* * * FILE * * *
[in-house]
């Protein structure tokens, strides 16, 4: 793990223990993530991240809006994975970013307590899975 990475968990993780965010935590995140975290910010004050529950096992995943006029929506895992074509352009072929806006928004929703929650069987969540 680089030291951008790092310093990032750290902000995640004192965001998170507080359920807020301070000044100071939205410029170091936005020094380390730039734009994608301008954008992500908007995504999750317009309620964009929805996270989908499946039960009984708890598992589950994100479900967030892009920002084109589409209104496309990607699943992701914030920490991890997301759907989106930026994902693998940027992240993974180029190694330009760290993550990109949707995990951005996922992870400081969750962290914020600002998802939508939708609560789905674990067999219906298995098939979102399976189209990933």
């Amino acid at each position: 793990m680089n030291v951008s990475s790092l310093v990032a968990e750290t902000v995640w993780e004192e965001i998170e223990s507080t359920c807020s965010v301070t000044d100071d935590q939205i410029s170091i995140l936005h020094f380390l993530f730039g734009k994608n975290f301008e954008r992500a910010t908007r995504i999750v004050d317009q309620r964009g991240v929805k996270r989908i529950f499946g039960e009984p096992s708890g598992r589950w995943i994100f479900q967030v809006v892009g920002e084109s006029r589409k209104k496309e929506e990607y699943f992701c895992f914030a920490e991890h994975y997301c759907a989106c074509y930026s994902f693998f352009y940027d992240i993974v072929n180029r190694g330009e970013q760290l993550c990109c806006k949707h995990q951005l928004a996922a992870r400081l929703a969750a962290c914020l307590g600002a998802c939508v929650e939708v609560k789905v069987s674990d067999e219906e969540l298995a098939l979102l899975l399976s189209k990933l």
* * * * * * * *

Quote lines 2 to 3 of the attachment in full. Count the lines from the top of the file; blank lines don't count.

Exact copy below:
């Protein structure tokens, strides 16, 4: 793990223990993530991240809006994975970013307590899975 990475968990993780965010935590995140975290910010004050529950096992995943006029929506895992074509352009072929806006928004929703929650069987969540 680089030291951008790092310093990032750290902000995640004192965001998170507080359920807020301070000044100071939205410029170091936005020094380390730039734009994608301008954008992500908007995504999750317009309620964009929805996270989908499946039960009984708890598992589950994100479900967030892009920002084109589409209104496309990607699943992701914030920490991890997301759907989106930026994902693998940027992240993974180029190694330009760290993550990109949707995990951005996922992870400081969750962290914020600002998802939508939708609560789905674990067999219906298995098939979102399976189209990933």
């Amino acid at each position: 793990m680089n030291v951008s990475s790092l310093v990032a968990e750290t902000v995640w993780e004192e965001i998170e223990s507080t359920c807020s965010v301070t000044d100071d935590q939205i410029s170091i995140l936005h020094f380390l993530f730039g734009k994608n975290f301008e954008r992500a910010t908007r995504i999750v004050d317009q309620r964009g991240v929805k996270r989908i529950f499946g039960e009984p096992s708890g598992r589950w995943i994100f479900q967030v809006v892009g920002e084109s006029r589409k209104k496309e929506e990607y699943f992701c895992f914030a920490e991890h994975y997301c759907a989106c074509y930026s994902f693998f352009y940027d992240i993974v072929n180029r190694g330009e970013q760290l993550c990109c806006k949707h995990q951005l928004a996922a992870r400081l929703a969750a962290c914020l307590g600002a998802c939508v929650e939708v609560k789905v069987s674990d067999e219906e969540l298995a098939l979102l899975l399976s189209k990933l």